Due to the plugging action of the bitumen or oil as it softens with increasing temperature, the melting face 43 acts as an impermeable barrier or container wall around the drained zone 42, preventing the pressure of the steam inside this zone from acting on the unheated volume of the stratum 10 outside of the melting face 43. Accordingly, the Steam pressure within the drained zone 42 depends upon how fast steam is supplied to it through the annulus 28 and perforations 24, in relation to how fast condensation occurs at the zone boundaries.
It is always assumed that the withdrawal rate of liquids from the well bottom through the tubing 25 is sufficient to keep the liquid level around the well bore close to but not at the pump inlet. Otherwise, too low a level permits bypassing of steam directly into the tubing 25, while too high a liquid level slowsdown the gravity drainage of the liquids toward the well bore by backing up the accumulating liquids into the formation.
The steam pressure within drained zone 42, which is exactly the same as within the annulus 28, except for a minor pressure drop due to .the flow through the perforations 24 and the porous drained zone 42, will be either higher or lower than the bottom-hole pressure of the liquids within the tubing 25. If lower, then pump 29 must be operated to raise these liquids to the ground surface. If higher, on the other hand, then the pressure of the steam is able to force these liquids up the tubing, and pump 29 may be dispensed with. The liquid production rate is then regulated by adjustment of the valve 38 at surface 13 to hold any back pressure desired on the sand stratum 10, in addition to the static bottom-hole pressure. By this means, temperatures substantially above the 212 F. level of atmospheric-pressure steam can be achieved for further reducing the viscosity and increasing the 'fluidity of -the hydrocarbon. In fact, where the overburden thickness 'is great enough and heat loss is not too great, it is preferred to maintain the steam pressure in the stratum 10 at 65 or more pounds per square inch absolute, corresponding to operating temperaturesof about 300 F. and above.
It is not strictly necessary that the perforations 24 be located at or near the top ofstratum 10, since, if they are lower down, the only result will be that melted hydrocarbons from those portions of the stratum 10 above the steam inlet ports will pass downwardly through the dry zone 42 on their way to the screen 26. It is desirable, however, that the perforations 24 be located above the screen 26 by a substantial distance, and preferably they should be near the top of stratum 10 when it is homogeneous in nature, with a minimum of inter-bedding of low-permeability materials. This steam port location results in less interference between the horizontally moving steam and the downwardly flowing liquids and favors the desired horizontal heat transferby steam flow. This aids stratum 10, where the'vertical fluid flow .is least, that the greatest permeability to steam occurs.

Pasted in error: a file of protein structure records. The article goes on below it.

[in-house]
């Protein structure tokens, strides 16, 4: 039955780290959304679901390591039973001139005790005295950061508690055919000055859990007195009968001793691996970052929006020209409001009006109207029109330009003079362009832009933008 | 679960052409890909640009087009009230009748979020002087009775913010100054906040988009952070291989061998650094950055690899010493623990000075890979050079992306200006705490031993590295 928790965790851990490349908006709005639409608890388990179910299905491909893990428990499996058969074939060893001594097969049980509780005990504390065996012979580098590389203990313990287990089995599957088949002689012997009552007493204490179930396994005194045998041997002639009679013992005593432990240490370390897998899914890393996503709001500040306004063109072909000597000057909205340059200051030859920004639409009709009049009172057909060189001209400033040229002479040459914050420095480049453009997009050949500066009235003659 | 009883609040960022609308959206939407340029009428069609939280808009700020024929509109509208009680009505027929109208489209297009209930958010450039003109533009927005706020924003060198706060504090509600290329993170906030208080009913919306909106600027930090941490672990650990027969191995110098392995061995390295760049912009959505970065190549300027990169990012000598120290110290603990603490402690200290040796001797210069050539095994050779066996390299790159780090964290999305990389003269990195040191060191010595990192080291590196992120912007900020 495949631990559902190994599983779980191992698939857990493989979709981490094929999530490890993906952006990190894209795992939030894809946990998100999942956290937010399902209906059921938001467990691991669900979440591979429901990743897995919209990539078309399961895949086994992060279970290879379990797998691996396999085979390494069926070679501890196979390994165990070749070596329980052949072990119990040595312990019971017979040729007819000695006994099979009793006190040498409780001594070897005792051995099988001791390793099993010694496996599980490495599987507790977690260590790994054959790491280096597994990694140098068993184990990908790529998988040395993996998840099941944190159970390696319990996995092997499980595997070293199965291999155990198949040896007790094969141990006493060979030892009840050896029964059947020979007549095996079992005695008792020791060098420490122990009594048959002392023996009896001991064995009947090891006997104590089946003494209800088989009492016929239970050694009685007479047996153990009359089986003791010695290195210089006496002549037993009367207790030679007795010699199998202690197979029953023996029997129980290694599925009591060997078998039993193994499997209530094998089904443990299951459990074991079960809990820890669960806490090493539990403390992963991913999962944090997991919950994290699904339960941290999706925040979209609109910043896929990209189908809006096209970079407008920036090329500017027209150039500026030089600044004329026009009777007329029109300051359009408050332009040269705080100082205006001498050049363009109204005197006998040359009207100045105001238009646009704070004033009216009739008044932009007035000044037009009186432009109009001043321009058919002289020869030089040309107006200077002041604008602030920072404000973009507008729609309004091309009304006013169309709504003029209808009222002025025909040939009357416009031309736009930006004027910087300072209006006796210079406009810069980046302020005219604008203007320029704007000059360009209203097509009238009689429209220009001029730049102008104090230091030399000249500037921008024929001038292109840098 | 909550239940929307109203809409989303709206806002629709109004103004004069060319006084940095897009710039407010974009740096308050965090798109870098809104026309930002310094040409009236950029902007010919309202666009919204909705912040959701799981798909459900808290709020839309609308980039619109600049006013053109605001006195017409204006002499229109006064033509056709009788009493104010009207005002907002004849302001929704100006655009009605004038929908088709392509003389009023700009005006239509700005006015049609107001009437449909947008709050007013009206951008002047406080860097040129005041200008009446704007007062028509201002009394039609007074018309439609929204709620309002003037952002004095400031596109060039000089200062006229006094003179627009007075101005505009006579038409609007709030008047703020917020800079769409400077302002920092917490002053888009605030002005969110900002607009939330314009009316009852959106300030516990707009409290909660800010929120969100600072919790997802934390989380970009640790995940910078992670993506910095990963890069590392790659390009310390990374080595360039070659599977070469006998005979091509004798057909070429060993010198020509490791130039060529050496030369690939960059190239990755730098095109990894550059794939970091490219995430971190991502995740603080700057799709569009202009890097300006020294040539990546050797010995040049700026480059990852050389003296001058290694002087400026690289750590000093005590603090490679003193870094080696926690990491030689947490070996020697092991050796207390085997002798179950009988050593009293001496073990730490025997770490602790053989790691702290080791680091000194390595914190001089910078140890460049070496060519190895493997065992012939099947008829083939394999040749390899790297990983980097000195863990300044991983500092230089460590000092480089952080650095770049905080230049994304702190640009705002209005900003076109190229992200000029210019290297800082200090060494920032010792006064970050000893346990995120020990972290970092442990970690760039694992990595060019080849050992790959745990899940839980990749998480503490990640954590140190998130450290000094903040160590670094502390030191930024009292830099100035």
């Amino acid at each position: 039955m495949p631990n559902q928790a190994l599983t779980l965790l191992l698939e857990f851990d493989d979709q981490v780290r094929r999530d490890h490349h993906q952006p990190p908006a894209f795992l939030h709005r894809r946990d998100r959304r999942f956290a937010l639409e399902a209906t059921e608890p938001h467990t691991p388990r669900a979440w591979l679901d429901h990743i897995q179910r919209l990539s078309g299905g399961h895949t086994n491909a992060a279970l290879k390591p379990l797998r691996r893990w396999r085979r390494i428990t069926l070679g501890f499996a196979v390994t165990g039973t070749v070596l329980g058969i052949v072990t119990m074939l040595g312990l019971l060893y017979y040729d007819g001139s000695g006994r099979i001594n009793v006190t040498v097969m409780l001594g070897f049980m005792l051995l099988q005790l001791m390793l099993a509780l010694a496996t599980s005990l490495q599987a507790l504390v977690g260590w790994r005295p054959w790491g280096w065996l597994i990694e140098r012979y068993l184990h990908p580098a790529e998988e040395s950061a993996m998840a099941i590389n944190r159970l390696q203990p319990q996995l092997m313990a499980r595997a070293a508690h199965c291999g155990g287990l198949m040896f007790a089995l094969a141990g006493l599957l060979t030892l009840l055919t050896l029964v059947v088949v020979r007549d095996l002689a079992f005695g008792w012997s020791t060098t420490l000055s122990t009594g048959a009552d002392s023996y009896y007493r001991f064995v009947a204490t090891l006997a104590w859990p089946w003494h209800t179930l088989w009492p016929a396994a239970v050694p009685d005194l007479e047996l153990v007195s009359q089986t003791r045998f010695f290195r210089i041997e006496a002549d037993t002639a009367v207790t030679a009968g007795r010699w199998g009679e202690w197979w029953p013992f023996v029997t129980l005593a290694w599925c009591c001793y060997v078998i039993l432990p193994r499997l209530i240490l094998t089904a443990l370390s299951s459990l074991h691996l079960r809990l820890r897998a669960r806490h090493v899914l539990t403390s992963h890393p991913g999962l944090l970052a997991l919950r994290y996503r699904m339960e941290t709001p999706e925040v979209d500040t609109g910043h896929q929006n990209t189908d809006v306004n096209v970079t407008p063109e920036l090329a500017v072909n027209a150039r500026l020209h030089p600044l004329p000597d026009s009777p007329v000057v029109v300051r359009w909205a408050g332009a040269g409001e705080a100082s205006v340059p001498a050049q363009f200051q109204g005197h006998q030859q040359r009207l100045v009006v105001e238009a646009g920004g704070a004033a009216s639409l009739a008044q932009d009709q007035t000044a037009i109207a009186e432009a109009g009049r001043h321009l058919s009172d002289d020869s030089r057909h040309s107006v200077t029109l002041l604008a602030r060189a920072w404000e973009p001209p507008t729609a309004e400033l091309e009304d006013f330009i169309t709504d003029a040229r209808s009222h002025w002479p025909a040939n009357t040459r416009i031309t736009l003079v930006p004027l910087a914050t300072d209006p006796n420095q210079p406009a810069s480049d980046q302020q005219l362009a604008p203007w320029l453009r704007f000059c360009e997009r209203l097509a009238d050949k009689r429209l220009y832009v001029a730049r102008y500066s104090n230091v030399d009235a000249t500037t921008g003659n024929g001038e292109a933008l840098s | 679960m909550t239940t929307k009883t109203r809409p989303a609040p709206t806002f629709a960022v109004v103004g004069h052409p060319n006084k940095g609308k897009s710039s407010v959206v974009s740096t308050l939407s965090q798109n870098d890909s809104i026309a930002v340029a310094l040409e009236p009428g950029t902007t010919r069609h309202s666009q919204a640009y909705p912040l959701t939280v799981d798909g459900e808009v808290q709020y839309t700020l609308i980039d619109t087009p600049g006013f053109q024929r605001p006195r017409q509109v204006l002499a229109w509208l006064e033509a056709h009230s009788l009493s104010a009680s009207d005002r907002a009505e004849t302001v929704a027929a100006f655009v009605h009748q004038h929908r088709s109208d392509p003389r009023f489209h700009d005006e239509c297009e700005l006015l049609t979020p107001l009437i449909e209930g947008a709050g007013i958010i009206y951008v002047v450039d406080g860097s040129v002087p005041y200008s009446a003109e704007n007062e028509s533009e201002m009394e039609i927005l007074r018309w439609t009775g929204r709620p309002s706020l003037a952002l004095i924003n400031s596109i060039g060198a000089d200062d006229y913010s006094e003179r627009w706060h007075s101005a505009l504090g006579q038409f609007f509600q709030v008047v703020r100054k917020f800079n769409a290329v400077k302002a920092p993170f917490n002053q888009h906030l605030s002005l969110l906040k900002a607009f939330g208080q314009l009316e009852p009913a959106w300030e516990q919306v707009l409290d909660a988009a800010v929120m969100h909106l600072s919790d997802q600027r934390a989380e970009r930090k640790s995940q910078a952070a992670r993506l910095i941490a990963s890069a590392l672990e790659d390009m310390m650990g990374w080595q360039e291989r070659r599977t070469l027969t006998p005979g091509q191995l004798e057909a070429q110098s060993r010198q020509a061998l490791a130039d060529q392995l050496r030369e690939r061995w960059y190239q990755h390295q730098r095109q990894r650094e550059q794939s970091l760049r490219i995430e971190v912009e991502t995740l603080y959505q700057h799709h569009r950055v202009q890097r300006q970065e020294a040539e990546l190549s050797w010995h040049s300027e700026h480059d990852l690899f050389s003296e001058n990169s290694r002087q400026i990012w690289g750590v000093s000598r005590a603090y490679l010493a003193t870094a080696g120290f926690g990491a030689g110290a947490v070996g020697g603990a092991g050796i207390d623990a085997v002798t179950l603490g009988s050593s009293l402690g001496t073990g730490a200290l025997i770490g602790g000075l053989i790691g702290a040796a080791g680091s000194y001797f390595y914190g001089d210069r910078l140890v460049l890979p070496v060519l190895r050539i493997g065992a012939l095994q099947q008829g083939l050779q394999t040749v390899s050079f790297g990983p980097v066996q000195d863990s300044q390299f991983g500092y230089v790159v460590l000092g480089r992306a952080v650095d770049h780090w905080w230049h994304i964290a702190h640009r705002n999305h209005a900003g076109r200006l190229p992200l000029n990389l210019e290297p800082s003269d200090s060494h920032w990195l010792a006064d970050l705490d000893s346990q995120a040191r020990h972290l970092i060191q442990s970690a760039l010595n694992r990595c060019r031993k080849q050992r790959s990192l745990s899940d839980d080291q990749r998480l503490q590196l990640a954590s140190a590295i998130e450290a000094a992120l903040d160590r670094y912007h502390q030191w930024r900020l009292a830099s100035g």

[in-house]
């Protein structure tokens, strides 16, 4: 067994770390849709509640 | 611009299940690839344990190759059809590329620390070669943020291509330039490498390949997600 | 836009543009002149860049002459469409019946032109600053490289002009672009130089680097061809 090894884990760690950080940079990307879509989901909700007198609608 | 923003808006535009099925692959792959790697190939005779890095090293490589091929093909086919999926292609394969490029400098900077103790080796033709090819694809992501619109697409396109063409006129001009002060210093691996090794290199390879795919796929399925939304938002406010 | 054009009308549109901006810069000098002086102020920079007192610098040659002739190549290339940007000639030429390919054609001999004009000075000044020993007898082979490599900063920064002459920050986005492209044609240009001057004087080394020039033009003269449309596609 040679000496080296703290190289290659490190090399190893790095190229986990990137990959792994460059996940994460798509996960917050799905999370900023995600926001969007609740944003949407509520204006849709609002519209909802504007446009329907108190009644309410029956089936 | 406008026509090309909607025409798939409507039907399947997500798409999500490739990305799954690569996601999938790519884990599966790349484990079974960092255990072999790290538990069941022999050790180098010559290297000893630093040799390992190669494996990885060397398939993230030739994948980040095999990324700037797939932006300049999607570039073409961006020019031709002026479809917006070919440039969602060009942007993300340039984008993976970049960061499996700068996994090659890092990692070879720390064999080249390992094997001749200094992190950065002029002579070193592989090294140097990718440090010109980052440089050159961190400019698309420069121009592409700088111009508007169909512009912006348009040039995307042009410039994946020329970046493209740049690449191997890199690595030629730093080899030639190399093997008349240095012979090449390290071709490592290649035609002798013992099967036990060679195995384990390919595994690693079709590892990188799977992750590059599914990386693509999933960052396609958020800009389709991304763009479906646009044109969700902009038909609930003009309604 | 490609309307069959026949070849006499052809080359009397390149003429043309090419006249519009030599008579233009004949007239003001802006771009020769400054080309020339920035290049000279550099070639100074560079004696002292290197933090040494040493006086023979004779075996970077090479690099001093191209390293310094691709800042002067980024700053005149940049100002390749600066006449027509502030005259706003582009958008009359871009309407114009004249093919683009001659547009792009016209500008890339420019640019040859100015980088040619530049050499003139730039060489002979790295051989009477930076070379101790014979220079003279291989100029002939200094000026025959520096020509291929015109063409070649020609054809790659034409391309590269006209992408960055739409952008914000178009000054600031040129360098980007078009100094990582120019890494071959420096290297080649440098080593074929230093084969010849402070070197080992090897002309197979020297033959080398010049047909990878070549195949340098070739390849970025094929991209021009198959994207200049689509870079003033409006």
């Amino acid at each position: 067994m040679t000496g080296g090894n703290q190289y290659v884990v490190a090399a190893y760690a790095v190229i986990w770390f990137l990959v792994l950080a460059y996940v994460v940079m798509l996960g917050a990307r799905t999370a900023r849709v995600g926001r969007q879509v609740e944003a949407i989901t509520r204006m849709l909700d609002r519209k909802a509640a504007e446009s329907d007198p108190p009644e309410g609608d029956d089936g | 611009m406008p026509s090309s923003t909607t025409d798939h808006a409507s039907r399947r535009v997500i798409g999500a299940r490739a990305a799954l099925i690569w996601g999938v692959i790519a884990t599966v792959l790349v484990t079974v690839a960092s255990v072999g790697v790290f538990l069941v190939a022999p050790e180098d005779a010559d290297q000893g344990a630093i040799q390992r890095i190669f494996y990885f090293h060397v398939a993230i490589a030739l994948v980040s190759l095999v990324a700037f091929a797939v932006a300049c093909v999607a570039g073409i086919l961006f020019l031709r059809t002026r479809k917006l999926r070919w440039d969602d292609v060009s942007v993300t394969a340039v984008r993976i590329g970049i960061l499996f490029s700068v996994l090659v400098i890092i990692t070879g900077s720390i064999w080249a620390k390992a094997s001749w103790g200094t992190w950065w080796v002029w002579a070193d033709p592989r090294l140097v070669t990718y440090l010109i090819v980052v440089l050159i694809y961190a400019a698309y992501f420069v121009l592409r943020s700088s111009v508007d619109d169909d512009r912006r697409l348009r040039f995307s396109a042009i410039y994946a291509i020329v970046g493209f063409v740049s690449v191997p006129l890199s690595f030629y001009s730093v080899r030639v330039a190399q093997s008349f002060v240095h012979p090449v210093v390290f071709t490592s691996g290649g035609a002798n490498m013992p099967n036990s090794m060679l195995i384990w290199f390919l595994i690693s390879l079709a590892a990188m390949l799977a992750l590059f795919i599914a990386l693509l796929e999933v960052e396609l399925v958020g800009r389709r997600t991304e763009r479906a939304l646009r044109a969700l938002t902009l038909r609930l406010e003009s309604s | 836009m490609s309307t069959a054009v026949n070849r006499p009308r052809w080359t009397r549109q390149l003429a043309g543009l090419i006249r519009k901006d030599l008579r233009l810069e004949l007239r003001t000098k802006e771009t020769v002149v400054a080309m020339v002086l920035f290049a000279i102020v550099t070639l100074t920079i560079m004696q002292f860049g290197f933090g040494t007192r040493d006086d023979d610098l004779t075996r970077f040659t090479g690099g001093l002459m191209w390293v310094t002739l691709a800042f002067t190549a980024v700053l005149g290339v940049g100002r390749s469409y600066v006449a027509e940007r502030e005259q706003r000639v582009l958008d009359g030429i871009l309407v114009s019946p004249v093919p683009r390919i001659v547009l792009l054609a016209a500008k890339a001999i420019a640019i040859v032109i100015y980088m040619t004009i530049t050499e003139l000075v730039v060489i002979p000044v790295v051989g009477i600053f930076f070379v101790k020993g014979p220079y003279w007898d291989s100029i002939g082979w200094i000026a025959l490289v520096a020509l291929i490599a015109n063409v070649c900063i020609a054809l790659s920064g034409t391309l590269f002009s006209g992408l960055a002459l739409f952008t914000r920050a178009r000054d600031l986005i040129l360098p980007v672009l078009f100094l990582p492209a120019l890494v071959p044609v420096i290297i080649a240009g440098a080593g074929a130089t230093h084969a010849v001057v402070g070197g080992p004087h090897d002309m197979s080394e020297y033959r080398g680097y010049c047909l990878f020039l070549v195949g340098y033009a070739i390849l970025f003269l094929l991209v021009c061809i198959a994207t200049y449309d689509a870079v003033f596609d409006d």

This method of heavy-oil recovery has been tested by apparatus such as that shown in Figure 2. In the center of a cylindrical vessel 50 was placed a screen cup 51 containing 30-mesh sand surrounding a vertical perforated pipe 52. Surrounding the upper unperforated portion of pipe 52 was a perforated steam chamber 53 having a steam inlet tube 54 connected to a steam generator, not shown. From the cup 51 a siphon tube 55 for removal of the produced liquids extended up through the pipe 52 and down to a collection and measuring vessel 56 located outside of and lower than the vessel 50.
Vessel 50 was filled with river sand 57 impregnated with parafiin wax having a melting point of about 128 F. which Was allowed to solidify in place in the vessel 50, the top being closed and sealed by a layer of rubber cement 58 and the lid 59 of the vessel. A layer 60 of thermal insulation material was placed around the entire vessel 50 and lid 59.
Steam was then introduced simultaneously through, the inlet tube 54 into the chamber 53 and into the pipe 52. After melting of the wax adjacent pipe 52 occurred, as was indicated by production through the tube 55, steam was thereafter admitted to the sand body 57 only through the tube 54 and perforated chamber 53. Wax and water separated into two layers in the collecting vessel 56 for measurement.